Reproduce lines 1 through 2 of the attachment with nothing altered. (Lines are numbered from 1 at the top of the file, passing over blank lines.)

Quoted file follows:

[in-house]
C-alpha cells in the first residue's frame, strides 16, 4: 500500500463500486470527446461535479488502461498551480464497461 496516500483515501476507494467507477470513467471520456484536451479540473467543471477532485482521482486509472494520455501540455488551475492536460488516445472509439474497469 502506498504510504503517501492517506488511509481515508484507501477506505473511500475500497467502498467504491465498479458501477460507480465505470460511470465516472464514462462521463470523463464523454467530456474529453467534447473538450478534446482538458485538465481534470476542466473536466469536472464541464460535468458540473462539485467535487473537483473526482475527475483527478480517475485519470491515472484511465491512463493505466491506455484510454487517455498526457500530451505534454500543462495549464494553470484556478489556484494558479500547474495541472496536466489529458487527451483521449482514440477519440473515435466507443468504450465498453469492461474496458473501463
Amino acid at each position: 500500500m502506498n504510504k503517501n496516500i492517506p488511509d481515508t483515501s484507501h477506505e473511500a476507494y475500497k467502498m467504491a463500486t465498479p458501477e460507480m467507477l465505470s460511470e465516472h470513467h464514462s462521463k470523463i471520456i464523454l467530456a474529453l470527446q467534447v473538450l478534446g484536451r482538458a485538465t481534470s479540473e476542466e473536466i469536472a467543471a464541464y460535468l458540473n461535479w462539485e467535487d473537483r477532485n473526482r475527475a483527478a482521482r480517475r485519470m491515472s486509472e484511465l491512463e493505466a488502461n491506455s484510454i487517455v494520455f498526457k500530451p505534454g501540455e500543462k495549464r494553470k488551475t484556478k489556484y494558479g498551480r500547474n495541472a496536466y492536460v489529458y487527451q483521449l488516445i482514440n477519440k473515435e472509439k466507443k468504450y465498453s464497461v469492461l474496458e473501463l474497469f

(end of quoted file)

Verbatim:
[in-house]
C-alpha cells in the first residue's frame, strides 16, 4: 500500500463500486470527446461535479488502461498551480464497461 496516500483515501476507494467507477470513467471520456484536451479540473467543471477532485482521482486509472494520455501540455488551475492536460488516445472509439474497469 502506498504510504503517501492517506488511509481515508484507501477506505473511500475500497467502498467504491465498479458501477460507480465505470460511470465516472464514462462521463470523463464523454467530456474529453467534447473538450478534446482538458485538465481534470476542466473536466469536472464541464460535468458540473462539485467535487473537483473526482475527475483527478480517475485519470491515472484511465491512463493505466491506455484510454487517455498526457500530451505534454500543462495549464494553470484556478489556484494558479500547474495541472496536466489529458487527451483521449482514440477519440473515435466507443468504450465498453469492461474496458473501463